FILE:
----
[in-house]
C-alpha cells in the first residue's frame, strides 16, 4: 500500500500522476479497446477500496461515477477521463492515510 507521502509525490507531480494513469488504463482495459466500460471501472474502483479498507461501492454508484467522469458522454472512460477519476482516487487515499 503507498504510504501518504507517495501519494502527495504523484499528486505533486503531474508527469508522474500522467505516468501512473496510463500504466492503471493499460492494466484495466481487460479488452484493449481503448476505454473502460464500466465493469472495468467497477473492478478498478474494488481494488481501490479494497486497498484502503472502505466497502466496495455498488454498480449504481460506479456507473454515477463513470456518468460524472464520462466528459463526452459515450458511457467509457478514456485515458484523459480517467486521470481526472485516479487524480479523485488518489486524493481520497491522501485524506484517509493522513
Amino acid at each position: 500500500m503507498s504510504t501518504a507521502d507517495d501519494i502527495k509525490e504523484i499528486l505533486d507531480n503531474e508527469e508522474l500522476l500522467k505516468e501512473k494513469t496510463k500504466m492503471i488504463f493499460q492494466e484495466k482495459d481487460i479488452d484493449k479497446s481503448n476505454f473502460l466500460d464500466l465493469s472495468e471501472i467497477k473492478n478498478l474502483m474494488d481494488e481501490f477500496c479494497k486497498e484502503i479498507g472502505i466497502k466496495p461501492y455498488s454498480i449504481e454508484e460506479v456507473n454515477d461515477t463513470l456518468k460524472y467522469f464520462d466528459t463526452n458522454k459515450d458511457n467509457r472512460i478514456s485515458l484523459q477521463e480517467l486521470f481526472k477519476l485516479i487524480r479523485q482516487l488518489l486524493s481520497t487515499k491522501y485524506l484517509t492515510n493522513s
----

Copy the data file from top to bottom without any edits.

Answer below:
[in-house]
C-alpha cells in the first residue's frame, strides 16, 4: 500500500500522476479497446477500496461515477477521463492515510 507521502509525490507531480494513469488504463482495459466500460471501472474502483479498507461501492454508484467522469458522454472512460477519476482516487487515499 503507498504510504501518504507517495501519494502527495504523484499528486505533486503531474508527469508522474500522467505516468501512473496510463500504466492503471493499460492494466484495466481487460479488452484493449481503448476505454473502460464500466465493469472495468467497477473492478478498478474494488481494488481501490479494497486497498484502503472502505466497502466496495455498488454498480449504481460506479456507473454515477463513470456518468460524472464520462466528459463526452459515450458511457467509457478514456485515458484523459480517467486521470481526472485516479487524480479523485488518489486524493481520497491522501485524506484517509493522513
Amino acid at each position: 500500500m503507498s504510504t501518504a507521502d507517495d501519494i502527495k509525490e504523484i499528486l505533486d507531480n503531474e508527469e508522474l500522476l500522467k505516468e501512473k494513469t496510463k500504466m492503471i488504463f493499460q492494466e484495466k482495459d481487460i479488452d484493449k479497446s481503448n476505454f473502460l466500460d464500466l465493469s472495468e471501472i467497477k473492478n478498478l474502483m474494488d481494488e481501490f477500496c479494497k486497498e484502503i479498507g472502505i466497502k466496495p461501492y455498488s454498480i449504481e454508484e460506479v456507473n454515477d461515477t463513470l456518468k460524472y467522469f464520462d466528459t463526452n458522454k459515450d458511457n467509457r472512460i478514456s485515458l484523459q477521463e480517467l486521470f481526472k477519476l485516479i487524480r479523485q482516487l488518489l486524493s481520497t487515499k491522501y485524506l484517509t492515510n493522513s